WASHINGTON (AP) — President Joe Biden is set to meet Monday afternoon with a group of 10 Republican senators who have proposed spending about one-third of the $1.9 trillion he is seeking in coronavirus aid, though congressional Democrats are poised to move ahead without Republican support.
An invitation to the White House came hours after the lawmakers sent Biden a letter Sunday urging him to negotiate rather than try to ram through his relief package solely on Democratic votes. The House and Senate are on track to vote as soon as this week on a budget resolution, which would lay the groundwork for passing an aid package under rules requiring only a simple majority vote in the closely divided Senate.
The goal is for passage by March, when extra unemployment assistance and other pandemic aid expires. The meeting to be hosted by Biden would amount to the most public involvement for the president in the negotiations for the next round of virus relief. Democratic and Republican lawmakers are far apart in their proposals for assistance.
As a candidate, Biden predicted his decades in the Senate and his eight years as Barack Obama's vice president gave him credibility as a deal-maker and would help him bring Republicans and Democrats to consensus on the most important matters facing the country.
But less than two weeks into his presidency, Biden showed frustration with the pace of negotiations at a time when the economy exhibited further evidence of wear from the pandemic. Last week, 847,000 Americans applied for unemployment benefits, a sign that layoffs remain high as the coronavirus pandemic continues to rage.
“I support passing COVID relief with support from Republicans if we can get it. But the COVID relief has to pass — no ifs, ands or buts,” Biden said on Friday.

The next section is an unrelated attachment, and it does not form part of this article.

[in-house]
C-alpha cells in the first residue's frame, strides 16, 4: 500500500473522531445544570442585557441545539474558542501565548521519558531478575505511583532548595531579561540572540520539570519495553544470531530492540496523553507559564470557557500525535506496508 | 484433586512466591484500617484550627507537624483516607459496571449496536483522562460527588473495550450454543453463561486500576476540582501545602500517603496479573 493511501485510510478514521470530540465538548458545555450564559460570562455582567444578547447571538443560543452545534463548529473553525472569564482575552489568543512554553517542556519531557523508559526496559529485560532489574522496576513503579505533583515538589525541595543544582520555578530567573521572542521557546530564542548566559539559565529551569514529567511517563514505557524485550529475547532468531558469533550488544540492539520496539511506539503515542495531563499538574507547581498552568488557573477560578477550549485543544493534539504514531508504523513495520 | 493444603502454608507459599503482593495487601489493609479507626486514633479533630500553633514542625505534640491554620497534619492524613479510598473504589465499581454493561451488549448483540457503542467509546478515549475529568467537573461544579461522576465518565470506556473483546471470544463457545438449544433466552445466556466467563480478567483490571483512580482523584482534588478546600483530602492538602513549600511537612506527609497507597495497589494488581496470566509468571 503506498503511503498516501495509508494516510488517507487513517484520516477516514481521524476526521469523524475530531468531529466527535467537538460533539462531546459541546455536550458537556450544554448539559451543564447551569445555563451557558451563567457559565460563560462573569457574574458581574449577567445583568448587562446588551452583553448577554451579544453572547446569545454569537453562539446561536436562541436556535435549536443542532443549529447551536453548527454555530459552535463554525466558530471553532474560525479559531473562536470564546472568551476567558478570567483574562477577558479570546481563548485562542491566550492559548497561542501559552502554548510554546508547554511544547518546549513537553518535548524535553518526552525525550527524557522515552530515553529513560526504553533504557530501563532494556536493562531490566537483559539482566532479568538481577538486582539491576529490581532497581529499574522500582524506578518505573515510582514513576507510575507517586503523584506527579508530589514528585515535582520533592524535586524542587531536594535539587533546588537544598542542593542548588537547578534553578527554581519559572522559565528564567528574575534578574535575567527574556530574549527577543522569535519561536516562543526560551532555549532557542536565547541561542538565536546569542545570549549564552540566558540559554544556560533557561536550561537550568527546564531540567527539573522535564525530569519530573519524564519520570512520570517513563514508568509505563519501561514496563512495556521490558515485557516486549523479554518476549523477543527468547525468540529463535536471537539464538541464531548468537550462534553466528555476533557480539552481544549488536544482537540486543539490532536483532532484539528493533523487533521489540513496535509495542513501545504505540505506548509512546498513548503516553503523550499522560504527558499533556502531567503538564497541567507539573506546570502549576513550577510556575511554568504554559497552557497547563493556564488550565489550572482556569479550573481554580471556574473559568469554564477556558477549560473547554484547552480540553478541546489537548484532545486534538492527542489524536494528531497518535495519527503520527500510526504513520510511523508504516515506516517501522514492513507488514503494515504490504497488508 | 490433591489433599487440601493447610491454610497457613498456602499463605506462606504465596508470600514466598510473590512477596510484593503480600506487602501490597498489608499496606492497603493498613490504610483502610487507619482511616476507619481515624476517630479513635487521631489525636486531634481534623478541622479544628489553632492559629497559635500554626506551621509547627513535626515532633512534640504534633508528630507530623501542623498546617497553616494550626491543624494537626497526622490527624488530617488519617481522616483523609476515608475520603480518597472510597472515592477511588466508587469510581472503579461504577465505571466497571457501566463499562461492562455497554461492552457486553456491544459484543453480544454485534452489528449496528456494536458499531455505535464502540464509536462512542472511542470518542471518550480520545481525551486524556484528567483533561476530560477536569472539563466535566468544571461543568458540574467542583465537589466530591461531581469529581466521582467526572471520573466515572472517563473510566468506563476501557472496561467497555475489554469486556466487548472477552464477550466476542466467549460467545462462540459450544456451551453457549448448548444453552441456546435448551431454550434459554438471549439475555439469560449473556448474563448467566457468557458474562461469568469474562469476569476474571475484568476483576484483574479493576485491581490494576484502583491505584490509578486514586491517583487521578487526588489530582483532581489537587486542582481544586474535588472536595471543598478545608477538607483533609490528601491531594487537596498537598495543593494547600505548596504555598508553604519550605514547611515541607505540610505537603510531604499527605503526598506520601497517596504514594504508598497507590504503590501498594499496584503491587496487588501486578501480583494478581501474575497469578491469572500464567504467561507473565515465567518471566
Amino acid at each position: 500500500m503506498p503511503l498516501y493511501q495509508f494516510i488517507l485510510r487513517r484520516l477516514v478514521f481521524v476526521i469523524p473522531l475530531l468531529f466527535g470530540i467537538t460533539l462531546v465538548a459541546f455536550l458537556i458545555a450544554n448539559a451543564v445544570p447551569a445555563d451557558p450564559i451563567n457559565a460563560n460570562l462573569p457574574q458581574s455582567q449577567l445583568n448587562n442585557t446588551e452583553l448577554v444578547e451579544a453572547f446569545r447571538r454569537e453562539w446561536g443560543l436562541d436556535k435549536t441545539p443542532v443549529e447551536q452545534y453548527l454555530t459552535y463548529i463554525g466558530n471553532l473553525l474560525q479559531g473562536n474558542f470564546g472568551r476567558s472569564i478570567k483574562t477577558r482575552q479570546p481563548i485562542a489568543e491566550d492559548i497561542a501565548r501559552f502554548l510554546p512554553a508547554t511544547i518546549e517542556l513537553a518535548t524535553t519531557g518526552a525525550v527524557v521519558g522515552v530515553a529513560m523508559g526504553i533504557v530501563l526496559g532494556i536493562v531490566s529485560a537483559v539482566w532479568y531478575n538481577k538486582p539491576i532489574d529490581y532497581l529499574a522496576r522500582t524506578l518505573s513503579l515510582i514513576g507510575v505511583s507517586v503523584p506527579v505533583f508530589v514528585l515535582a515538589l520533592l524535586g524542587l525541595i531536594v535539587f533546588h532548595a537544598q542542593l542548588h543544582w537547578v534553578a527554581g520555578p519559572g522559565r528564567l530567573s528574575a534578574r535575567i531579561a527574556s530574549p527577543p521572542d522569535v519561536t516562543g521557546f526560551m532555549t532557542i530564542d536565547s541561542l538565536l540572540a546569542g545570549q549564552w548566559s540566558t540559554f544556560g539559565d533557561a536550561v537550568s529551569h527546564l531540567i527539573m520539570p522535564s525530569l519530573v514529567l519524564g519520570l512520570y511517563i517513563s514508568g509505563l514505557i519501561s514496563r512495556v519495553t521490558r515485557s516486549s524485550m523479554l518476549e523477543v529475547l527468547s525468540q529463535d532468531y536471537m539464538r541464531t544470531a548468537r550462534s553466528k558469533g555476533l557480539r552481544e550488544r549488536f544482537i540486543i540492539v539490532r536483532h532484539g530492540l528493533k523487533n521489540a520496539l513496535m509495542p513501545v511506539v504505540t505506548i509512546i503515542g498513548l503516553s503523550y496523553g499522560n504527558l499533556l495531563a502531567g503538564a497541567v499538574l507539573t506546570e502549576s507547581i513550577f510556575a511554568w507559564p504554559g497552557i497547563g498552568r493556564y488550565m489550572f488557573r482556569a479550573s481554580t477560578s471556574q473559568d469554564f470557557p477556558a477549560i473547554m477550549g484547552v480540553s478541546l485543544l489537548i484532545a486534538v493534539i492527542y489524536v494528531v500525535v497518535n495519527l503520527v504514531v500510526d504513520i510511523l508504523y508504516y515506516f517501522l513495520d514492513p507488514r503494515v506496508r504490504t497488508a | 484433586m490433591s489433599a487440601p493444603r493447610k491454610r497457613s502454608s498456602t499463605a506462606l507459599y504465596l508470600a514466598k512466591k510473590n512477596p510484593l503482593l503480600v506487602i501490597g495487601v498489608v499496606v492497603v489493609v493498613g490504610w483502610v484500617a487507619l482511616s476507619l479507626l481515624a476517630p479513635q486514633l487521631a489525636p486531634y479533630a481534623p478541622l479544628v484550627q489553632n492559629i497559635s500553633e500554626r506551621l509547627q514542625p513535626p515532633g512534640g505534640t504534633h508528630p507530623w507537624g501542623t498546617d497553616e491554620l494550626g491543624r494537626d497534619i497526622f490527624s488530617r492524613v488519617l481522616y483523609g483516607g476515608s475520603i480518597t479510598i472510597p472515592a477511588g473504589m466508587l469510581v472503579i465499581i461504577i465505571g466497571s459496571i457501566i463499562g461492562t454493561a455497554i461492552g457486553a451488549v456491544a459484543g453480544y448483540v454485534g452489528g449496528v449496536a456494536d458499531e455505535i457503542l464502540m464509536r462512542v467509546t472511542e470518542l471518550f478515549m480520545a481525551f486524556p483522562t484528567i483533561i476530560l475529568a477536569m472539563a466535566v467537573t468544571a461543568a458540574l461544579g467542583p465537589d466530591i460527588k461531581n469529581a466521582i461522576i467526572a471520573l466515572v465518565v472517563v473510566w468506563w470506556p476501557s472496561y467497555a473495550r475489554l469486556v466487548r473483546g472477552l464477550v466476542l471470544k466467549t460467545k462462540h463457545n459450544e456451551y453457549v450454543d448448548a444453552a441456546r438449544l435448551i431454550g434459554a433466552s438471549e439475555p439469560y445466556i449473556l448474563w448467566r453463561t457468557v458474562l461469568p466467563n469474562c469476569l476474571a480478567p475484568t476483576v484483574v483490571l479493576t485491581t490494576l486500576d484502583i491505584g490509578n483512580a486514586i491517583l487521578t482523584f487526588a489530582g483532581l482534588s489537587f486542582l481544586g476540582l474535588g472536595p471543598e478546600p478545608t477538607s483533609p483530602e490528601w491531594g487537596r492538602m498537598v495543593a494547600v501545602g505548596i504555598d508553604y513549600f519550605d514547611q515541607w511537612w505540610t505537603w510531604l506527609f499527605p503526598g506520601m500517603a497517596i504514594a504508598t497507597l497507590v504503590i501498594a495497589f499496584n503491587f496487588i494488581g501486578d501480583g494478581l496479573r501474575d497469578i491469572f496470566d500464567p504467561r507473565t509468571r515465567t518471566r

In the letter, the Republican lawmakers reminded Biden that in his inaugural address, he proclaimed that the challenges facing the nation require "the most elusive of things in a democracy: Unity.”
Cassidy separately criticized the current Biden plan as “chock-full of handouts and payoffs to Democratic constituency groups."
“You want the patina of bipartisanship ... so that’s not unity," Cassidy said.
Jared Bernstein, a member of the White House Council of Economic Advisers, said Biden remains willing to negotiate but that officials needed to see more details from Republicans. At the same time, Bernstein pressed the administration's argument that doing too little to stimulate the economy could have enormous impact on the economy in the near- and long-term.
“Look, the American people really couldn’t care less about budget process, whether it’s regular order, bipartisanship, whether it’s filibuster, whether it’s reconciliation," Bernstein said. “They need relief, and they need it now.”
Portman and Deese were on CNN’s “State of the Union,” and Deese also was interviewed on NBC's “Meet the Press.” Cassidy and Bernstein appeared on ”Fox News Sunday" and Richmond was on CBS' “Face the Nation."